The Novel, Disgrace, revolves around David Lurie, a University lecturer who faces one disgrace after another. Disgrace follows David wherever he goes throughout the novel. The 52-year-old man faces life in a post apartheid South Africa where racial discrimination is still rife. David’s first scandal with Melanie at the University leads him to a different setting in Salem (Eastern Cape).
According to Coetzee, Salem is still brewing with insecurity and racial discrimination. Coetzee uses the protagonist to explore differences between both settings after apartheid. This paper will examine the author’s use of symbolism throughout the novel (Dailey 1).
The story begins at Cape Town where the protagonist visits his prostitute (Soraya) every Thursday. The lifestyle in Cape Town is modern and structured. However, sex scandal with Melanie costs David his job. David is forced to visit his daughter Lucy in Eastern Cape (Salem) where there is poor lifestyle. Moreover, racial tensions are still high in Salem.
David and Lucy are robbed and assaulted by two men and a boy. In the process, Lucy is raped. Of great concern is the fact that Lucy refuses to report rape, a big contrast between life in Salem and life in Cape Town. Ultimately, David’s mission for revenge breaks his relationship with Lucy forcing him back to Cape Town.
Unfortunately, he finds that his house has been robbed forcing him back to Salem. The novel contrasts between white controlled zones and black controlled zones after apartheid as observed in David’s lifestyle in Cape Town and Salem respectively.
Use of Symbolism
The author uses numerous symbolisms in the novel, which signifies a range of issues from differing settings to racial discrimination. Coetzee uses man’s best friend as a symbolism throughout the novel. The author utilizes dogs to symbolize life status of characters in different settings. For instance, dogs are mentioned mainly in Salem where there is poor lifestyle. In one instance, Lucy mentions that she does not want to go back in another existence like a dog and has to live like a dog (Coetzee 71).
In this regard, a dog is used to symbolize low life since dogs normally live lower lives than people do. Additionally, Petrus introduces himself to David as a “dog-man” (Coetzee 55). However, during his party, Petrus jokes that he is no longer a “dog-man”. Petrus’s remark after climbing the social ladder shows that dogs symbolize low life.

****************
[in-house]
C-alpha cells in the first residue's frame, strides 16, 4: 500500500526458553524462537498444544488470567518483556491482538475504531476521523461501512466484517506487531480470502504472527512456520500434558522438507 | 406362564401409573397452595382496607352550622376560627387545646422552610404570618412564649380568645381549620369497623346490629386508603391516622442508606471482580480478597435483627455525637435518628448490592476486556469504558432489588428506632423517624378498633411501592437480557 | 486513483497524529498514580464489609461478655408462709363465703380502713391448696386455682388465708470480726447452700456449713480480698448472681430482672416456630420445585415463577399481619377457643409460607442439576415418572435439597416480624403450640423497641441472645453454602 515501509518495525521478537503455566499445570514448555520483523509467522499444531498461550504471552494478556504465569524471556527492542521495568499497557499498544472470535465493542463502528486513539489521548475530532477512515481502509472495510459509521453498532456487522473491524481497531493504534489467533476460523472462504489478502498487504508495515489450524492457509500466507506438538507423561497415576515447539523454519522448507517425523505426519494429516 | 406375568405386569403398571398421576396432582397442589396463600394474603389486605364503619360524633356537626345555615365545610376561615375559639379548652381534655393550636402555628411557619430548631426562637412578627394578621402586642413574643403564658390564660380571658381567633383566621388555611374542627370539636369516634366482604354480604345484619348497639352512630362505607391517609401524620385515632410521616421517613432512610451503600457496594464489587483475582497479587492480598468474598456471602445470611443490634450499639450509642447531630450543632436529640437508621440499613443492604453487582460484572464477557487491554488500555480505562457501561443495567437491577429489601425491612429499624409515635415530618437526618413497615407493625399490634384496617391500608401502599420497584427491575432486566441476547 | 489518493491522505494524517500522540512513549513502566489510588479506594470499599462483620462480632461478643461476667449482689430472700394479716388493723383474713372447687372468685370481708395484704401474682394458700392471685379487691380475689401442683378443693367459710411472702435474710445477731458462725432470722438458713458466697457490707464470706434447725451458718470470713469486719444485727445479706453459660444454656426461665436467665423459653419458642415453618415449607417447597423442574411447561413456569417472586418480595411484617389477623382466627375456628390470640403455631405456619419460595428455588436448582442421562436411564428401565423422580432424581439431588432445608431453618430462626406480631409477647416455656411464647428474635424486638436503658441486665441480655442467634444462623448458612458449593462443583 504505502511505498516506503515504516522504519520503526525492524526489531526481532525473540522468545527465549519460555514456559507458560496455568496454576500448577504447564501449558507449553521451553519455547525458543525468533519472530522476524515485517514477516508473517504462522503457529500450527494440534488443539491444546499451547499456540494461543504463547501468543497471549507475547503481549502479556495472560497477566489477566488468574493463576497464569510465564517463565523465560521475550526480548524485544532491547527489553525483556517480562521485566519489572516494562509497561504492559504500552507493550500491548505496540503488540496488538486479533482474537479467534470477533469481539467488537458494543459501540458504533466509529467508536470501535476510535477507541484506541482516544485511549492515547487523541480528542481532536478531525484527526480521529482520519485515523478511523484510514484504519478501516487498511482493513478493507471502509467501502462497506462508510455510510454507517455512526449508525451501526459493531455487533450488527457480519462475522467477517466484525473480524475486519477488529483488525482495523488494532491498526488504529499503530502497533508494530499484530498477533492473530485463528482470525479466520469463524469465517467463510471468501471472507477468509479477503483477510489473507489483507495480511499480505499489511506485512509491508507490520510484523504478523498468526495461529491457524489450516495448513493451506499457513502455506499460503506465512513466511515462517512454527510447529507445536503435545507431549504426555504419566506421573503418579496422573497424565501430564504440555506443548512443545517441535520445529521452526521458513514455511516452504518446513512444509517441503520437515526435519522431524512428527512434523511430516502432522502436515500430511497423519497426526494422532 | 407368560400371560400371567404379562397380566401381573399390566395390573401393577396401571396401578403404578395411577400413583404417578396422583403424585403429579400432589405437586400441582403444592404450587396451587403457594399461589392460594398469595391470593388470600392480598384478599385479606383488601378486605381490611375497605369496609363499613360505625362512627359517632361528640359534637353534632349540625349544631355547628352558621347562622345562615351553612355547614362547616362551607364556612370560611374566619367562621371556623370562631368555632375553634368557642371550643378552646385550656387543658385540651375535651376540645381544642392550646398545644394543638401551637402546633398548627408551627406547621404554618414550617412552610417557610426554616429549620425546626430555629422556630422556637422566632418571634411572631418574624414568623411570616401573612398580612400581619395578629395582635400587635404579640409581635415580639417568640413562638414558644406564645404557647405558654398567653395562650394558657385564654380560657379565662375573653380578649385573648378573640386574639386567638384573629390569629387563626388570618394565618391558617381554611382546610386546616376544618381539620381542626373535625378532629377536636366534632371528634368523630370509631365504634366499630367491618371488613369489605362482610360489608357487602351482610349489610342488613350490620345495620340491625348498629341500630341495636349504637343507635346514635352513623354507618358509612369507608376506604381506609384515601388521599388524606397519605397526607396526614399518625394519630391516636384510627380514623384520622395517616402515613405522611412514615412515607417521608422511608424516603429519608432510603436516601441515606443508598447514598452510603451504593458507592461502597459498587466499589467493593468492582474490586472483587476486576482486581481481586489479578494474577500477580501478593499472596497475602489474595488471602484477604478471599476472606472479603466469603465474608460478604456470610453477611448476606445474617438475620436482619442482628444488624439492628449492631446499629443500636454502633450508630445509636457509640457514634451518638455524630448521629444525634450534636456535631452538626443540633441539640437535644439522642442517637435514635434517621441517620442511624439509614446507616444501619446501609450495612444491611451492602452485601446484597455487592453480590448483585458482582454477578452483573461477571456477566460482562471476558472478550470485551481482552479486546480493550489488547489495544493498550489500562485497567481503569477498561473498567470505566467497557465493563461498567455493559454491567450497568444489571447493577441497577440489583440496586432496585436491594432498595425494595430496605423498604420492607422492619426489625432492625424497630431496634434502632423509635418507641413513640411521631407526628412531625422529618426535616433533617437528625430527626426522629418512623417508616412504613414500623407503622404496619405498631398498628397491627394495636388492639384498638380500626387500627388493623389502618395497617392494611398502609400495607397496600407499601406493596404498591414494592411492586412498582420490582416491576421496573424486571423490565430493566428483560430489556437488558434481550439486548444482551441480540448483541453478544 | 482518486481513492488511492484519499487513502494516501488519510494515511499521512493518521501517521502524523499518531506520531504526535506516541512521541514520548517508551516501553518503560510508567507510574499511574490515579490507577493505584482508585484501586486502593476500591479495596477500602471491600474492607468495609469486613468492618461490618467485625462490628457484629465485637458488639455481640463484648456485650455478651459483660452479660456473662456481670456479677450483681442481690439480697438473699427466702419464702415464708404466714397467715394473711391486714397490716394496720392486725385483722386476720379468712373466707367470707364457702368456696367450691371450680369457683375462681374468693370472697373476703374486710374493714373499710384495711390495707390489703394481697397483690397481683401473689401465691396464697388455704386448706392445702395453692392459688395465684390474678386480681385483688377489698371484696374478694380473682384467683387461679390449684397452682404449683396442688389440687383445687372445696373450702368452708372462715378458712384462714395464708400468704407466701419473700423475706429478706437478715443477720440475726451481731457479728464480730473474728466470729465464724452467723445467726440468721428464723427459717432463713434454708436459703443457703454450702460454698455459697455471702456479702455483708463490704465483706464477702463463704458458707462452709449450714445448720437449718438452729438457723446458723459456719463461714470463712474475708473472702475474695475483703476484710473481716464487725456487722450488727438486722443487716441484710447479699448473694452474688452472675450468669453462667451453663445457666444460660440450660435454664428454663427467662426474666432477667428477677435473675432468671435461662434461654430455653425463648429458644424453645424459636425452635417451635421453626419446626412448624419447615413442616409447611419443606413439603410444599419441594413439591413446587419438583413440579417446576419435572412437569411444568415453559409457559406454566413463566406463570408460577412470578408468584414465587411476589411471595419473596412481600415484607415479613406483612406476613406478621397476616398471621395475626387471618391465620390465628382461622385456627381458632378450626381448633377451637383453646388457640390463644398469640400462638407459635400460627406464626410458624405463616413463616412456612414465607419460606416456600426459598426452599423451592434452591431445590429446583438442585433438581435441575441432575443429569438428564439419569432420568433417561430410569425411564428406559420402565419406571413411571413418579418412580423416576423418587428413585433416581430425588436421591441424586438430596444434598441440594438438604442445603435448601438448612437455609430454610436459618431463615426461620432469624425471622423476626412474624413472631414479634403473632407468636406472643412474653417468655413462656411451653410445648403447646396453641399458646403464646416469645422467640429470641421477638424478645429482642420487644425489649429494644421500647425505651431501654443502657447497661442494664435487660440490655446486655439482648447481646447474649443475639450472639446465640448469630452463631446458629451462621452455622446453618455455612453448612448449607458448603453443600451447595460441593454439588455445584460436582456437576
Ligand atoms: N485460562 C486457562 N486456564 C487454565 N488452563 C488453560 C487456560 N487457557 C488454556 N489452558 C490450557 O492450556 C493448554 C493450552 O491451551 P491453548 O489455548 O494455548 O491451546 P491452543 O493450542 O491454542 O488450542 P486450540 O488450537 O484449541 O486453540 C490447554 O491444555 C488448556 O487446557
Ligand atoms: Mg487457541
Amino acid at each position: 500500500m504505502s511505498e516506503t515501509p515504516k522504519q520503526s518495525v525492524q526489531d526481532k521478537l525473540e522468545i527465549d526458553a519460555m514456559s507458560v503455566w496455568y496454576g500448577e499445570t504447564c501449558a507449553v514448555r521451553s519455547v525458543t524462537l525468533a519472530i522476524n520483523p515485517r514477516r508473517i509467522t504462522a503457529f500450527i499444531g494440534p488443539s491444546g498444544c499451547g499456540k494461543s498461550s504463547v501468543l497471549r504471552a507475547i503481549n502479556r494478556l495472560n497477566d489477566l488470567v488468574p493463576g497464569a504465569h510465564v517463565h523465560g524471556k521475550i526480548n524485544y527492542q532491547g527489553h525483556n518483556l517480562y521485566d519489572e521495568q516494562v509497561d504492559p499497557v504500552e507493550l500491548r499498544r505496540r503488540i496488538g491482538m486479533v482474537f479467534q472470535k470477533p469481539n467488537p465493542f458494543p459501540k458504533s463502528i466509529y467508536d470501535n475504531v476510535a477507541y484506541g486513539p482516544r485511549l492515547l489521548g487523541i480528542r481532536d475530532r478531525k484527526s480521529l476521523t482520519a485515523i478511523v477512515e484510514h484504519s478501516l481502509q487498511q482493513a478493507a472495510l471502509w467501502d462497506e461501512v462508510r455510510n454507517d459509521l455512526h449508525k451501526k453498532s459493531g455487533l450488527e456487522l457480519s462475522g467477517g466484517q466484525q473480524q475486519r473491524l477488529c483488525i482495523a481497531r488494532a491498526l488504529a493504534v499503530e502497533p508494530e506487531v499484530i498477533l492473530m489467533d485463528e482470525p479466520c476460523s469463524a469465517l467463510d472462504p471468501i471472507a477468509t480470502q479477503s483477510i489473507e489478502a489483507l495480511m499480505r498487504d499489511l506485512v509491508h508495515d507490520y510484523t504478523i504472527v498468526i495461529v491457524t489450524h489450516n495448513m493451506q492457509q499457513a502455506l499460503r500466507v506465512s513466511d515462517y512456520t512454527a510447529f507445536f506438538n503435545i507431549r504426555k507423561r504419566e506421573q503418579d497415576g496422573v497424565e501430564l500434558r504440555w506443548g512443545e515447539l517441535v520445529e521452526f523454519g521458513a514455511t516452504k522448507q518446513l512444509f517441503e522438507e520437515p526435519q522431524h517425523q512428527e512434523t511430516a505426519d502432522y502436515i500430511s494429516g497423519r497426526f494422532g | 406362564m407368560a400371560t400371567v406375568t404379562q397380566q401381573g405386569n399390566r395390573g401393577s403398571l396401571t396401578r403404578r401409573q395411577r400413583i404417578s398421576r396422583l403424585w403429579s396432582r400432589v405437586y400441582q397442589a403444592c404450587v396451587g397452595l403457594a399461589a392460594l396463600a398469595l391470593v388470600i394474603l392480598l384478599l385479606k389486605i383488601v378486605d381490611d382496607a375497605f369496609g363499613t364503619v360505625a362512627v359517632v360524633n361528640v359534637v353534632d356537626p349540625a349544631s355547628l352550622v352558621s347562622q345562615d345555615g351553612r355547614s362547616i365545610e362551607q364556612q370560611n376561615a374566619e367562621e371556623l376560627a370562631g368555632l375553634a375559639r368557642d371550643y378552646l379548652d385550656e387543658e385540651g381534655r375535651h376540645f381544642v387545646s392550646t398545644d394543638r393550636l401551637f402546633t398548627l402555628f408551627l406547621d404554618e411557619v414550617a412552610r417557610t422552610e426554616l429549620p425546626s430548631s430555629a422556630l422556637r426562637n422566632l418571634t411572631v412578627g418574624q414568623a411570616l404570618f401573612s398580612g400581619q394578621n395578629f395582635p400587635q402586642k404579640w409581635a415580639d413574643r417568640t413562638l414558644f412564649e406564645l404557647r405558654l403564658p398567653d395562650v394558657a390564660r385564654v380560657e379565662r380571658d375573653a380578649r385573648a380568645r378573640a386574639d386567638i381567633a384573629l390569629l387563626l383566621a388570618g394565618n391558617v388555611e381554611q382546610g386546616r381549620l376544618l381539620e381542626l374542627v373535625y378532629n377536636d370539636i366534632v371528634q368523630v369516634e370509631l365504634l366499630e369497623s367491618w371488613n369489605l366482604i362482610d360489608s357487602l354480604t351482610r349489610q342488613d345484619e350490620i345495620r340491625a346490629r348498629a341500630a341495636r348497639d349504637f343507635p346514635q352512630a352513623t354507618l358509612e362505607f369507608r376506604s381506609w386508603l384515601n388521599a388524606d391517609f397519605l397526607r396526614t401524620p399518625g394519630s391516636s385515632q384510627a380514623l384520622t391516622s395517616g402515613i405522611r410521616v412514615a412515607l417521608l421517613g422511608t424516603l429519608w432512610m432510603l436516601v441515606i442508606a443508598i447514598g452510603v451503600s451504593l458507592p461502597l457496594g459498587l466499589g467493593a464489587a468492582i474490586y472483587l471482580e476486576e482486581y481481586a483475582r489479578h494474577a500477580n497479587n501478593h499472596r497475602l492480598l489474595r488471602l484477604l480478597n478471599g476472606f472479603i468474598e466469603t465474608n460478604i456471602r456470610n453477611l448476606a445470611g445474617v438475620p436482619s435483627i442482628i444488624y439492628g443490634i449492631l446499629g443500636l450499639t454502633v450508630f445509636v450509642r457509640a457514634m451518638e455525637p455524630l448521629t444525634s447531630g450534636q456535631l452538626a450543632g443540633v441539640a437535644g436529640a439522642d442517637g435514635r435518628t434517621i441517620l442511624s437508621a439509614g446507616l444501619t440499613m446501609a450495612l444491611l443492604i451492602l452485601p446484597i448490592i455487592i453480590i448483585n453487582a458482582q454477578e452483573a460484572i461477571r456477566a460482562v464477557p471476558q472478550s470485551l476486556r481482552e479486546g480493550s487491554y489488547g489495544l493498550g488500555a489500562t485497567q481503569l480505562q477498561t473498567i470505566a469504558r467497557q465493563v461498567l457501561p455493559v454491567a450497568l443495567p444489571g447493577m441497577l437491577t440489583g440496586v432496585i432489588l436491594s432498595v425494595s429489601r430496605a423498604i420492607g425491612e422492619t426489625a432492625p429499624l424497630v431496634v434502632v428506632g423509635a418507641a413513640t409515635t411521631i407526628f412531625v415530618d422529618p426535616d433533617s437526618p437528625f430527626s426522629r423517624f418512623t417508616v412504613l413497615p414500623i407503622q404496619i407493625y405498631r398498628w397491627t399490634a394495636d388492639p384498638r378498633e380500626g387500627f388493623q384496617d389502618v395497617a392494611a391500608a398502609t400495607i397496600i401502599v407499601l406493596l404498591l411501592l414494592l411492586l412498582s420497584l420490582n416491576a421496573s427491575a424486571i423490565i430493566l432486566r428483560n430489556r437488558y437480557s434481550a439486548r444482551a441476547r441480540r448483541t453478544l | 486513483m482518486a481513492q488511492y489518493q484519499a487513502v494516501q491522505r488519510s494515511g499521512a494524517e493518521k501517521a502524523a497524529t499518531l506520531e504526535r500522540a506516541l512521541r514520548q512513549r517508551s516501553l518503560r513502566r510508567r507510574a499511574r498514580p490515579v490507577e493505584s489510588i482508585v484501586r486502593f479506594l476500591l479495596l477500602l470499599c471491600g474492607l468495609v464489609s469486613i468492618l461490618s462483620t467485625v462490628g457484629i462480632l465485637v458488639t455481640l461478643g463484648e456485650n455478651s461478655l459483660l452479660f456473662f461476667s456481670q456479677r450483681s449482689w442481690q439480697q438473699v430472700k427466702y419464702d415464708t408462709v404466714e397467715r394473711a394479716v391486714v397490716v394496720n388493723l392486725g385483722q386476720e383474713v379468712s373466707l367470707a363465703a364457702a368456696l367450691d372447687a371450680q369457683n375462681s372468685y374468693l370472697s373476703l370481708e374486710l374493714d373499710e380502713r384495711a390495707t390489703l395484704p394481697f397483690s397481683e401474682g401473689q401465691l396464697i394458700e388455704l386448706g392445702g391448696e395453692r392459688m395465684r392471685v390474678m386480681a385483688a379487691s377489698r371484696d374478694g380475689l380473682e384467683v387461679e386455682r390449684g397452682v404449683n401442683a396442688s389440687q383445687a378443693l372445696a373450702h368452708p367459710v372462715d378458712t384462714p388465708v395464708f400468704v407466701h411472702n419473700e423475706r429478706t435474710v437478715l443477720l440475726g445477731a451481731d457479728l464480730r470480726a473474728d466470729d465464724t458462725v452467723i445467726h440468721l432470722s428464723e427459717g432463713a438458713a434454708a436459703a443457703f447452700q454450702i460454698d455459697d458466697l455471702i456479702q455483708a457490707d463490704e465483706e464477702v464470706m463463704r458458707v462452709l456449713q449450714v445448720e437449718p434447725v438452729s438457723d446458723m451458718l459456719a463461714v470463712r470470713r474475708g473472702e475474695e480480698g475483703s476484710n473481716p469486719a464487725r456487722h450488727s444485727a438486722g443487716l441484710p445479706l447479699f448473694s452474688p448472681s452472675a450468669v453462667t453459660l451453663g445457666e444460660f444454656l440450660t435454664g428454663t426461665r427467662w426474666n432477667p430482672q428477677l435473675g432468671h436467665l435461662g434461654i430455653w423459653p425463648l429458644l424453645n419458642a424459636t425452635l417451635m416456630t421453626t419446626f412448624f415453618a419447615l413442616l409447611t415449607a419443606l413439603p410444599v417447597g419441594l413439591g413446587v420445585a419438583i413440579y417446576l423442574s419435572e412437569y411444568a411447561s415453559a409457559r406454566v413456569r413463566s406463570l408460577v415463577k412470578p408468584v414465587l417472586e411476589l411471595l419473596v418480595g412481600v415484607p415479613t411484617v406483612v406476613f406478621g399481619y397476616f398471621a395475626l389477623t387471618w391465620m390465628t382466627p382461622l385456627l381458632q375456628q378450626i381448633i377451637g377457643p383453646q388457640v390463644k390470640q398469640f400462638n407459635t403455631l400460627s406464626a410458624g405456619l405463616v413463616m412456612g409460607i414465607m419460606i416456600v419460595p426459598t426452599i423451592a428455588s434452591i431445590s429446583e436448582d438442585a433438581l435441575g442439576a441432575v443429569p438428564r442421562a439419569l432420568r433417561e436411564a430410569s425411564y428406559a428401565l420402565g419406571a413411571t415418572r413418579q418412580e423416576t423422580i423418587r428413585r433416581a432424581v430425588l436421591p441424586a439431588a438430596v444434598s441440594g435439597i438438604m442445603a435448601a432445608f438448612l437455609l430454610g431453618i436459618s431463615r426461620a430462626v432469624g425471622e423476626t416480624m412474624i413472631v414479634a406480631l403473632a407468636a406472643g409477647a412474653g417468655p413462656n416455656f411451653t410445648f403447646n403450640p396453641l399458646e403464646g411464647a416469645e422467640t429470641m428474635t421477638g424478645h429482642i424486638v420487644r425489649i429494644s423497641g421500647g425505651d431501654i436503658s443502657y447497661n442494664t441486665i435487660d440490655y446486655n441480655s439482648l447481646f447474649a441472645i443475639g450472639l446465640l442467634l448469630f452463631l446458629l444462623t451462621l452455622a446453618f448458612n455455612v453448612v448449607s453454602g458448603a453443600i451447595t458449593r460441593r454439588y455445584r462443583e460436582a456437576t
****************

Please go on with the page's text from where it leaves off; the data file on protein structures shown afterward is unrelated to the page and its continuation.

David’s personal tribulations are also compared to the dog life. For instance, David opens to Lucy about his affair with Melanie, which he compares to “a dog that has been beaten for following its sexual instincts” (Coetzee 20-22).
David is disgraced from being a university lecture to caring for dogs, a statement that symbolizes his move from a modern to a traditional lifestyle. As the novel continues, a dog is utilized to symbolize poverty or life without dignity, rights, chance, property or weapons. Use of symbolism is evident in the latter exchange between David and his daughter over their disgrace of having to learn to live “like a dog”, as Lucy stresses, “yes like a dog” (Coetzee 122-114).
Essentially, the author points out that people who live like dogs are in the lowest levels of life where there is no right, dignity or chance of getting property. Moreover, Lucy’s dogs are killed shamefully without protection or dignity, which is reminiscent of the low and insecure life at Salem. Moreover, Lucy and David are raped and robbed respectively in Salem. In the end, David gives up his dog for lethal injection, which symbolizes a relief from his sense of disgrace.
It is worth noting that David’s life and character symbolizes Byron, one of the most prolific poets of his time. However, David savors Byron‘s personal life, as he was sophisticated, arrogant and loved ladies. Byron ran from England to Greece because of stigma just as David ran away from Cape Town to Salem because of shame. Use of symbolism is also evident in the sex life of David, which is linked to copulation of snakes (Coetzee 1).
David believes that he is in control of sex without knowing that he is indeed a slave to sex. His romantic life with Soraya is dry, showing David’s own temperament and rigidity. The author explains that Soraya enjoys sex with other clients except David. In essence, snake is used to symbolize David’s temperament and lack of affection in romance (Atwell 865–867).
Coetzee uses animals to symbolize the aftermath of apartheid in South Africa. Snake, dogs and pigs are mentioned predominantly in the novel to symbolize characters’ behavior and settings. Firstly, snake copulation is used to symbolize David’s intercourse with Soraya. However, Coetzee mentions that Soraya enjoys intercourse with other clients as opposed to David, which shows that snake symbolizes David’s lack of affection during intercourse.
Of great importance is the use of dog to symbolize lifestyle in Salem. Salem is mainly a black occupied setting where Lucy and David toil to earn a living. Coetzee uses dogs to symbolize low life. Both David and Lucy agree that dog life is painful, lifeless, and without dignity. Moreover, David and Lucy also agree that dog life offers no cards, rights, weapons or property. In essence, symbolism is used to convey insecurity, segregation and racial discrimination in the aftermath apartheid in South Africa (Kedari 1).
Atwell David. “Coetzee and post-apartheid South Africa.” Journal for South African Studies, 27.4 (2001):865–867. Print.
Coetzee, John. Disgrace, New York, Penguin, 1999. Print.
Dailey, Vickie. A Review and Commentary on Disgrace by J.M. Coetzee. 2010. Web.
Kedari, Narasimha. “Redefining “Worlds”: the writerly ethics in the trailing temporality of J.M. Coetzee’s Disgrace.” Springerplus. 2 (2013). NCBI. Web.